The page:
1. I doubt taxing on an all-in basis would pass legal muster. If anything we’ll see fees get taxed on their own, although I could see airlines keeping the nice round numbers of the fees.. (Or maybe not)

    2. Late to the party on this thread but the graph used by Southwest (shown above) seems to disprove your assertion since average base fares for the industry (excluding ancillary fees) have increased much less than Southwest’s bundled fares in the past 15 years. In other words, unbundling has allowed the big 3 to increase base fares less compared to Southwest.

  13. Brett – Without touching on any of your other points, an analysis taking at face value Southewest’s average fare chart comparing 2000 to 2015 might be overlooking one thing: while the slide notes that the average fare in each year is adjusted to Southwest’s average length of haul (a standard practice for airlines when doing this kind of analysis), one assumes that 2000’s numbers are adjusted to 2000’s average length of haul, and that 2015’s are adjusted to 2015’s. If so, in order to understand what has really happened in the last 15 years, one must account for any change in Southwest’s average length of haul versus the industry.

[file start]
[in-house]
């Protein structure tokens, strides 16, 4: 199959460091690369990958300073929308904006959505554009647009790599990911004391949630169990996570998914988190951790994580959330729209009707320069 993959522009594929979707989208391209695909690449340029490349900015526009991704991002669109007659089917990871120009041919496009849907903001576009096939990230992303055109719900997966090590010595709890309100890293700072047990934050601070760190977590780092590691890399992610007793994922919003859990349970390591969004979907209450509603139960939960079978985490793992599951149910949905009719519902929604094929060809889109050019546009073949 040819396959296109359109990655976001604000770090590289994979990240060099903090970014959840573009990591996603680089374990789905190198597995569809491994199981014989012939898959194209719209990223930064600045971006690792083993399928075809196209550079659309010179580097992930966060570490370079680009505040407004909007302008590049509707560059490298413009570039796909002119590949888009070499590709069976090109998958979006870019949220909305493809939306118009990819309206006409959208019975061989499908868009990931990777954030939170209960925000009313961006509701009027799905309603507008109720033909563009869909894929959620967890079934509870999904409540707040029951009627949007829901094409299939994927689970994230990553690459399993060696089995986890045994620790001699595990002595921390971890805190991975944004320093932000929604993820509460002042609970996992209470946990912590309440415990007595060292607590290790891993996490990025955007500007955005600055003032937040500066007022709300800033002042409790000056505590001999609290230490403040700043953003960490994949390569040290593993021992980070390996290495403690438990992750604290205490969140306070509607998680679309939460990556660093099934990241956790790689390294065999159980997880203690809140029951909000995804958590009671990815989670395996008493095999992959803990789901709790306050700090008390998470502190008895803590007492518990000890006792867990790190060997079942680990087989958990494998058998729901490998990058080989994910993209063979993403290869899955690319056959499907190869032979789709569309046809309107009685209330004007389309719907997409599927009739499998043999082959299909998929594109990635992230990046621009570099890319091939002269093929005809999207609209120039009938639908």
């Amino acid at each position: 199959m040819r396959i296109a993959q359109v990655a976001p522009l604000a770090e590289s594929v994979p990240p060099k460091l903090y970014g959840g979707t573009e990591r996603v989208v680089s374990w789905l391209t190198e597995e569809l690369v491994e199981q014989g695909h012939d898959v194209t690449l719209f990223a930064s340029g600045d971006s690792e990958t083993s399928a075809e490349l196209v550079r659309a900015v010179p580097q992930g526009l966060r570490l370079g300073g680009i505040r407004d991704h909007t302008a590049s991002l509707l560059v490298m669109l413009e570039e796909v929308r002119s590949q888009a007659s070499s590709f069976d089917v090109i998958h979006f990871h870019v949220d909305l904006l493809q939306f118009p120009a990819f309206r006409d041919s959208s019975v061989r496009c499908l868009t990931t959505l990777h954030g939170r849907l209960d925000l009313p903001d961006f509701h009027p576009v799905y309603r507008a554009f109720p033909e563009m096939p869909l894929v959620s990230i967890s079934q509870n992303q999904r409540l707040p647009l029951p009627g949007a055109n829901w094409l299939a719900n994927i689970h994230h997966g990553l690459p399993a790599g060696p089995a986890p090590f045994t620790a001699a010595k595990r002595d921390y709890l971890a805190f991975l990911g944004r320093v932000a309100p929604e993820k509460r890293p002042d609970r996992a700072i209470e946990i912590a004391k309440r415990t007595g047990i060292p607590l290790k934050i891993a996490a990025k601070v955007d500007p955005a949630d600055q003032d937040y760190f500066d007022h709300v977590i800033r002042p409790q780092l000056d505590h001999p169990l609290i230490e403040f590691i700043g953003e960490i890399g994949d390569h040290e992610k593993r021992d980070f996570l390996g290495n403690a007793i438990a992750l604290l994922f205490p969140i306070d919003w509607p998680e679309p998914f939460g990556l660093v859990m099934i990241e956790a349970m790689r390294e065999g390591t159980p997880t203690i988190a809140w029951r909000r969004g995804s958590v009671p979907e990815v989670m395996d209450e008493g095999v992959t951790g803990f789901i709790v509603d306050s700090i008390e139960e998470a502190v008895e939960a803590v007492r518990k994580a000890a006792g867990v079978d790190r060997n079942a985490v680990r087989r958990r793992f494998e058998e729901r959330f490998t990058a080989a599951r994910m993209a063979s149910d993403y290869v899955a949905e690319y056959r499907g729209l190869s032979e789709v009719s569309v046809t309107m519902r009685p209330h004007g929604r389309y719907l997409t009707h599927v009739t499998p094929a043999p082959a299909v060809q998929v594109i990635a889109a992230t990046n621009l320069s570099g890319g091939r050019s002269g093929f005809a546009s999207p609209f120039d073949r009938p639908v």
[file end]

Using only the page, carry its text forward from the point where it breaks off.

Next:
In 2000, Southwest’s average length of haul was 663 miles. By June 30, 2015, it was 1002 miles, an increase of 51%. Perhaps that accounts for the lion’s share of the increase in average passenger revenue? Sure enough, if one looks at Passenger Revenue Yield Per RPM, since 2000 Southwest’s has increased 21%, or about the same as the the “Industry” fare change in the slide above. So, assuming the underlying data are correct, it seems reasonable to believe that practically the entire reduction in Southwest’s average fare advantage is because of its increased relative average length of haul.

    Now, it’s inarguable that Southwest’s fares are not as stimulative in 2015 as they were in 2000; just as it’s inarguable that the industry environment in 2015 bears little resemblance to 2000’s. Southwest has reduced short haul flying, and increased fares in those markets, significantly, while reallocating that capacity to longer haul markets where they could bring some sort of price advantage to the customer. Given the post-2007 environment, what alternative, really, did Southwest have?

    Disclaimer – I am a former SWA Employee.

    1. Edward – Unfortunately I have no idea where these numbers came from, so I don’t know how they’ve looked at this. But I think it’s fairly easy to see that in general Southwest fares are much closer to those in the rest of the industry than they were. The exact number? That’s certainly something up for debate.